Motown Nuggets, Vol. 7: 1971
by Jason Gubbels | February 14, 2014
Motown Nuggets is a multipart series highlighting lesser-known corners of the Motown warehouse: deep album cuts and flipside goodness from the early days of the long-player and the glory years of the single.
With Berry Gordy now spending almost as much time inking television deals in Hollywood as overseeing quality control for his record label, Motown in 1971 was suffering from a little bit of a personality crisis. On one hand, Marvin Gaye delivered What's Going On, a highly personal conceptual album examining the evils of contemporary society (institutional racism, ecological disaster) and their resultant psychological despair -- one of the first albums in the label's history driven more by the individual artist's vision than as a collection of potential singles (although several tracks did become huge chart successes).
On the other hand, Motown nearly doubled its singles output in 1971, and it's safe to say that a massive rise in music quality wasn't the reason. Sure, Marvin Gaye wasn't the only label artist to have a good year: The Jackson 5 continued their domination (and Michael scored his first few hits as a solo artist), while old favorites The Temptations delivered a brand-new classic in "Just My Imagination (Running Away with Me)." But much of the year was given over to schmaltzy indulgences that the old Berry Gordy might never have stooped to: Sammy Davis, Jr.'s supper-club pap, Bobby Darin tackling some soul numbers, white boogie bands, string and horn ensembles churning through instrumental versions of recent hits, and even the debut single from Meat Loaf (in the form of a male/female duet record credited to Stoney & Meat Loaf -- suffice to say, they weren't Marvin Gaye and Tammi Terrell).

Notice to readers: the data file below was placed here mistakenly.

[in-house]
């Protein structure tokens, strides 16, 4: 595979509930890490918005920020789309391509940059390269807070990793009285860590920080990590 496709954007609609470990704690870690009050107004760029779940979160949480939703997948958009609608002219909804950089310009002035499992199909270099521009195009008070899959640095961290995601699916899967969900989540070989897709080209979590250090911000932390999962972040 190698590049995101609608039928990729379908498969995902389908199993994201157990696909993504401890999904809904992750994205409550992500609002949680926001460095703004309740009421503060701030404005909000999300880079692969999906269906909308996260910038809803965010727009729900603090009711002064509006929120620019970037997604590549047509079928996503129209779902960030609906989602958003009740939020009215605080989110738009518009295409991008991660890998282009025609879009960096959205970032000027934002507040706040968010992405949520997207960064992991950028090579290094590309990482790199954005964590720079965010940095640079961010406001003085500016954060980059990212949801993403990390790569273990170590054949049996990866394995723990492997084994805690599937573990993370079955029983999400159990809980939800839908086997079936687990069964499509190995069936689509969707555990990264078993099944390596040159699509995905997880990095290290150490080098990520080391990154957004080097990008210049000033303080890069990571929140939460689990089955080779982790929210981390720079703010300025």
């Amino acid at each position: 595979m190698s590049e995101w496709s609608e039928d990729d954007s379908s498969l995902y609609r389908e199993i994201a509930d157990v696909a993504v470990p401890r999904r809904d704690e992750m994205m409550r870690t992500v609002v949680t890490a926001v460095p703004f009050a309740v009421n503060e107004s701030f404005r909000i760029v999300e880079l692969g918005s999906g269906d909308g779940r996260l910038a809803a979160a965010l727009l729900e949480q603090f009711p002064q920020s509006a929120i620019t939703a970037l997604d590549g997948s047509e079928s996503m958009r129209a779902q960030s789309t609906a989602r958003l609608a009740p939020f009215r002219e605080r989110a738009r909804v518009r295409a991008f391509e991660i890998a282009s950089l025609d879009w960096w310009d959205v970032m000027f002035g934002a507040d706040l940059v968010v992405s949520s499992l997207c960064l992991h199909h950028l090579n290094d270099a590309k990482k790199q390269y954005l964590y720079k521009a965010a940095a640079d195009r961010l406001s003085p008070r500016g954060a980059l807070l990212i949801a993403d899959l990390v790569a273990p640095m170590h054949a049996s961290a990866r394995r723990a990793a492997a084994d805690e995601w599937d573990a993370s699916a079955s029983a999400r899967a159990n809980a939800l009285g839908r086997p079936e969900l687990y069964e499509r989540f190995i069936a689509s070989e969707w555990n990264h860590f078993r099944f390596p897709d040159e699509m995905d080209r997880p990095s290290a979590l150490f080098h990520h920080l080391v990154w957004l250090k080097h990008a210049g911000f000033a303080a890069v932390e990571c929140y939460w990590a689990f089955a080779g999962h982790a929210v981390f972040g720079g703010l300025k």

We've spared you most of these 1971 low points. But here's the twist: Given the increased production levels for the year, there were almost more hidden goodies and unjustly ignored album cuts than we had room for. Smokey Robinson delivers a psychedelic/garage rock ode to a "Flower Girl," Valerie Simpson (in pre-Ashford & Simpson days) detonates some sanctified soul on "Can't It Wait Until Tomorrow," Arthur Adams wiggles around on the infectious, forgotten B-side "Mornin' Train," and Eddie Kendricks and David Ruffin deliver extended soul-pop tracks suggesting Marvin Gaye wasn't the only Motown performer stretching the limits of Gordy's show-biz machine. And, OK, we did sneak one little bit of schmaltz into the mix: Detroit Symphony Orchestra concertmaster and Motown string conductor Gordon Staples adding a little wah-wah on "Get Down."